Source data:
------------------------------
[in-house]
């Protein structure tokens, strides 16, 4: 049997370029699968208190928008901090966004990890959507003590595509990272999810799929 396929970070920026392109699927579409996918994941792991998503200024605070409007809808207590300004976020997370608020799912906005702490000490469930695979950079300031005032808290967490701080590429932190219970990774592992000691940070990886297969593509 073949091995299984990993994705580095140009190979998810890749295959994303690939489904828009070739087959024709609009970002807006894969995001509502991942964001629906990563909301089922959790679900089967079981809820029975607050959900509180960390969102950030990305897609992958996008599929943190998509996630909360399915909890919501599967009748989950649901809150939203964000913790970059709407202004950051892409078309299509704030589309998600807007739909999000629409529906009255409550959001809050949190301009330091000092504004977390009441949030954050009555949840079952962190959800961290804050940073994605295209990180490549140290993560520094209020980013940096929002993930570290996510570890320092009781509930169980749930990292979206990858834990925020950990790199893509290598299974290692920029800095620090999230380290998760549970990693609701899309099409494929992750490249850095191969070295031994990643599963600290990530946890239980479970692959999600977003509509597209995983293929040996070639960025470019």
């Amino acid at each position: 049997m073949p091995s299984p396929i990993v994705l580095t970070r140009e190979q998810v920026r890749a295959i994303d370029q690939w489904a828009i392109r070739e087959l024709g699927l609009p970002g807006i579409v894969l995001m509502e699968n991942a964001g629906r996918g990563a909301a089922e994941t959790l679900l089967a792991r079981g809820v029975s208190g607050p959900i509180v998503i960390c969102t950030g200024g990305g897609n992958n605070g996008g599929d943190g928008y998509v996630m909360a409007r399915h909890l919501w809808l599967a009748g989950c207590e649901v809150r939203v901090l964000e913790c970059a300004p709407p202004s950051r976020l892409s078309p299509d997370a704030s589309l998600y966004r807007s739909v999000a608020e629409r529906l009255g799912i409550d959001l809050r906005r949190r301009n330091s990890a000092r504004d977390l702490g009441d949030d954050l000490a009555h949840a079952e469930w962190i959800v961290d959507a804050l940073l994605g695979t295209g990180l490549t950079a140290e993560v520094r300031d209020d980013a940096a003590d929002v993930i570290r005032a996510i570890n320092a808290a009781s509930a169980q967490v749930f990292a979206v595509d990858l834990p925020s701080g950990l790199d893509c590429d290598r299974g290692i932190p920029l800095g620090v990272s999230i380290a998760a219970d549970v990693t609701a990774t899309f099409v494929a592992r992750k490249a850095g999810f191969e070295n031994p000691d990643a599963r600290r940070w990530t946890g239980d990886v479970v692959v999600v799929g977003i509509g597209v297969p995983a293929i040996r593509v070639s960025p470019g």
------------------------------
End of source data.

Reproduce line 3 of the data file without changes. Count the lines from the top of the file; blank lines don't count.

């Amino acid at each position: 049997m073949p091995s299984p396929i990993v994705l580095t970070r140009e190979q998810v920026r890749a295959i994303d370029q690939w489904a828009i392109r070739e087959l024709g699927l609009p970002g807006i579409v894969l995001m509502e699968n991942a964001g629906r996918g990563a909301a089922e994941t959790l679900l089967a792991r079981g809820v029975s208190g607050p959900i509180v998503i960390c969102t950030g200024g990305g897609n992958n605070g996008g599929d943190g928008y998509v996630m909360a409007r399915h909890l919501w809808l599967a009748g989950c207590e649901v809150r939203v901090l964000e913790c970059a300004p709407p202004s950051r976020l892409s078309p299509d997370a704030s589309l998600y966004r807007s739909v999000a608020e629409r529906l009255g799912i409550d959001l809050r906005r949190r301009n330091s990890a000092r504004d977390l702490g009441d949030d954050l000490a009555h949840a079952e469930w962190i959800v961290d959507a804050l940073l994605g695979t295209g990180l490549t950079a140290e993560v520094r300031d209020d980013a940096a003590d929002v993930i570290r005032a996510i570890n320092a808290a009781s509930a169980q967490v749930f990292a979206v595509d990858l834990p925020s701080g950990l790199d893509c590429d290598r299974g290692i932190p920029l800095g620090v990272s999230i380290a998760a219970d549970v990693t609701a990774t899309f099409v494929a592992r992750k490249a850095g999810f191969e070295n031994p000691d990643a599963r600290r940070w990530t946890g239980d990886v479970v692959v999600v799929g977003i509509g597209v297969p995983a293929i040996r593509v070639s960025p470019g």